Translating for children in the Arab world: an exercise in child political socialization

Sabeur Mdallel


Translating under the Arab dictatorships is a perilous task, as censorship bodies control all means and forms of expression. This is particularly true for children’s literature, which is a powerful tool of political socialisation. Al-Hajji’s Guide to Arab children's literature, translated in the Arab world from 1950 to 1998, shows that no book that undermines the dominant ideology has ever been translated in this geographical context. However, if a book chosen for translation contains some elements that might be viewed as subversive, strategies are adopted that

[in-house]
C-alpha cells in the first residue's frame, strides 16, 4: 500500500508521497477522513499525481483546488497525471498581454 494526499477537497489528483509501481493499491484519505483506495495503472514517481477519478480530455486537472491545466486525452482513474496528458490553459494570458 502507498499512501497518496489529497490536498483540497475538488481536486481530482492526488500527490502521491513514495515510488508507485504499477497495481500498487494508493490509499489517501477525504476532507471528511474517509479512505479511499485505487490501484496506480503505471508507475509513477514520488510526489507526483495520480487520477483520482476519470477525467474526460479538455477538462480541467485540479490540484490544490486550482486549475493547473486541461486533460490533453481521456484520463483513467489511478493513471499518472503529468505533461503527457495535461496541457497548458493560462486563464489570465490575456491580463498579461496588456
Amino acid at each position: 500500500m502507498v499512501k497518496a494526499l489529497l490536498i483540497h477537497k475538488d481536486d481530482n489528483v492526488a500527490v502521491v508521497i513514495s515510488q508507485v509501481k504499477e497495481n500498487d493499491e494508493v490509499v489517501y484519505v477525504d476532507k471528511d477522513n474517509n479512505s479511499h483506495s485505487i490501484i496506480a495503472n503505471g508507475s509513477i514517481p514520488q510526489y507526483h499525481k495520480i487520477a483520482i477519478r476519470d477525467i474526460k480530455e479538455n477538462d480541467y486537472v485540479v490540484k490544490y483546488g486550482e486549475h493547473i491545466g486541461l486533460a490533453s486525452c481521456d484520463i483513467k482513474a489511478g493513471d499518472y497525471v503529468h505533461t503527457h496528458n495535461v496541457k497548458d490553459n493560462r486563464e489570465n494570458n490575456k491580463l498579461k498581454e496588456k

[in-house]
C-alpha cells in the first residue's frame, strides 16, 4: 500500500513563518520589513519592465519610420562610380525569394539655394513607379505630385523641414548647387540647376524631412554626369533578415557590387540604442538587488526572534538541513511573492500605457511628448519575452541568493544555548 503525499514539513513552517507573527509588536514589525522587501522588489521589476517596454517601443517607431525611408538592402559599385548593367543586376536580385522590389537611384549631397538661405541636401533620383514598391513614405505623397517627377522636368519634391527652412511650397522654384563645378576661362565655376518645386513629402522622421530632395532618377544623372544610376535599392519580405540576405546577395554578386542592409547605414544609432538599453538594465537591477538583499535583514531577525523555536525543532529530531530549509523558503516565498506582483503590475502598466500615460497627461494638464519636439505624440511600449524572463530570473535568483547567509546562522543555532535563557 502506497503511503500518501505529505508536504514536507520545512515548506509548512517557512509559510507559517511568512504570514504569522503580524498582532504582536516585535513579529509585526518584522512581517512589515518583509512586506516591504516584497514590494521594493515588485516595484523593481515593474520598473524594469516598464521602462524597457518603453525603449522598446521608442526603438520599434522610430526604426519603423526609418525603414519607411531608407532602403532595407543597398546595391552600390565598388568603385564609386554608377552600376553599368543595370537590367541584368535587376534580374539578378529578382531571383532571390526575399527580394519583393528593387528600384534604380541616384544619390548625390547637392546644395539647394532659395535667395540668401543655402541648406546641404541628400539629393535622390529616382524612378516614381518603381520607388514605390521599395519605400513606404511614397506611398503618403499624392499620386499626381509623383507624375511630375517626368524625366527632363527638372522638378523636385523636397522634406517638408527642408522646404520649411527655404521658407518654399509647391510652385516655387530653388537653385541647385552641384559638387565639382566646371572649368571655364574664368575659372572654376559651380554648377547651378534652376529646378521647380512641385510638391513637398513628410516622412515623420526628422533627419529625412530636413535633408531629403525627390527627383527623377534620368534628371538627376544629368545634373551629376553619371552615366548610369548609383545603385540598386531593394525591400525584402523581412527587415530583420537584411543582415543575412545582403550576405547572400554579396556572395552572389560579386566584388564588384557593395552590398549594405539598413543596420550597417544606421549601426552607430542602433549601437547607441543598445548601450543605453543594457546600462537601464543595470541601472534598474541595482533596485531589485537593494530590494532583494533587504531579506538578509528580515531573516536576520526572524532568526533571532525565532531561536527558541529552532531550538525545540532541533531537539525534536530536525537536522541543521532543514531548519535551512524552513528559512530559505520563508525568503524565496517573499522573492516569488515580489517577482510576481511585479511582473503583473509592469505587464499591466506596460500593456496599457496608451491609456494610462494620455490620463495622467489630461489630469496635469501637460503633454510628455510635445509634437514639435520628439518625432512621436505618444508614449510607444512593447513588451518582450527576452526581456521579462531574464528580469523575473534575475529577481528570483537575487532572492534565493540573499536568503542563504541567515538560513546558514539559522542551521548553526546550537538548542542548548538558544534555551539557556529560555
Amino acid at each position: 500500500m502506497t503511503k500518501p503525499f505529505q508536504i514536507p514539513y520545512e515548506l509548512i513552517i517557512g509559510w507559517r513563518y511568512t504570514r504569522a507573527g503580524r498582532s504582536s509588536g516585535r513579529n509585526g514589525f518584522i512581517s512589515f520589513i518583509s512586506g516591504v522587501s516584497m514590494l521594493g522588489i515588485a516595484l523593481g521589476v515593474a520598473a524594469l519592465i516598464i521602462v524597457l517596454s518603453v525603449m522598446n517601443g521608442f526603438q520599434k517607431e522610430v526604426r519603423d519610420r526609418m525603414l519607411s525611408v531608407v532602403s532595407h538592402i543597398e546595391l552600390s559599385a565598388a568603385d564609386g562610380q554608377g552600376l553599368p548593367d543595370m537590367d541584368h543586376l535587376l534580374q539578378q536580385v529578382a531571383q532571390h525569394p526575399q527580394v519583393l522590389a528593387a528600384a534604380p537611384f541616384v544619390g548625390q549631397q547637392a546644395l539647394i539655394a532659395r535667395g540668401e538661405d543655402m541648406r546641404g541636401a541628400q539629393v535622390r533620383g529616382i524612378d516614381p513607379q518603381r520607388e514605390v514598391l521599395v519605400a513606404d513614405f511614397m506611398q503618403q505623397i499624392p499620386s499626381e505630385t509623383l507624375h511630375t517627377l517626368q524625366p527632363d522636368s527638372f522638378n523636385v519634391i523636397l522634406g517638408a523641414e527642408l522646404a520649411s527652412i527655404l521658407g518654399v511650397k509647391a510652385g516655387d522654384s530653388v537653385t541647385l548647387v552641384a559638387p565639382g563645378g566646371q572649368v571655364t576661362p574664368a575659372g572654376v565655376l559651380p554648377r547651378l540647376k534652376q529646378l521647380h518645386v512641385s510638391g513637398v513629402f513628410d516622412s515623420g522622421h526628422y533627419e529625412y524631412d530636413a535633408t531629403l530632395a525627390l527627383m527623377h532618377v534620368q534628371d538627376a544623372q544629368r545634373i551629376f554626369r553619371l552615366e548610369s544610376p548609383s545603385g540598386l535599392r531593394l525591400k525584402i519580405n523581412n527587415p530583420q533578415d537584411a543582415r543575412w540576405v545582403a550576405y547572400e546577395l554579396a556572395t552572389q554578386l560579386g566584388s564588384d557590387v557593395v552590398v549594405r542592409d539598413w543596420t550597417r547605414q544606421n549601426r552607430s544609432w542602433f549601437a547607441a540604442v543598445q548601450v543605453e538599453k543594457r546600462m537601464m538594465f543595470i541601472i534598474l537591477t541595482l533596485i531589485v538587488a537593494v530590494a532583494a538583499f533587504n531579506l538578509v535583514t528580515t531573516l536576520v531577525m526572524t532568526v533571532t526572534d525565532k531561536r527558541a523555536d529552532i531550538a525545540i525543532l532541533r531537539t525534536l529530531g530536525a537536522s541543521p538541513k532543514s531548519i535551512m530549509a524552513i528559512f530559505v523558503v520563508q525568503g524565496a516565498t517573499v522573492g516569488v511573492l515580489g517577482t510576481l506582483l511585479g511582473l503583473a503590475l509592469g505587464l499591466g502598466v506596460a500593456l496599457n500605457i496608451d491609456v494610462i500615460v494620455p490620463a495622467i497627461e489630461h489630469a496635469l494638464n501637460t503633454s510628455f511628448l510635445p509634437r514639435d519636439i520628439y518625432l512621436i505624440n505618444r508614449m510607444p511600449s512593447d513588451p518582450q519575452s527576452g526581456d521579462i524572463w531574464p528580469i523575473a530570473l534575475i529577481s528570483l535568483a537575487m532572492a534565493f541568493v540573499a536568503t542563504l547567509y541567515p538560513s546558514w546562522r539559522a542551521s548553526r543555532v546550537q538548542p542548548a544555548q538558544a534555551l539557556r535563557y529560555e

automatically annihilate any threat. This paper focuses on the Arabic translation of Anna Sewell’s Black Beauty, published in Syria in 1991, to which elements have been added that were never envisaged by the original author.

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 ISSN 2184-4585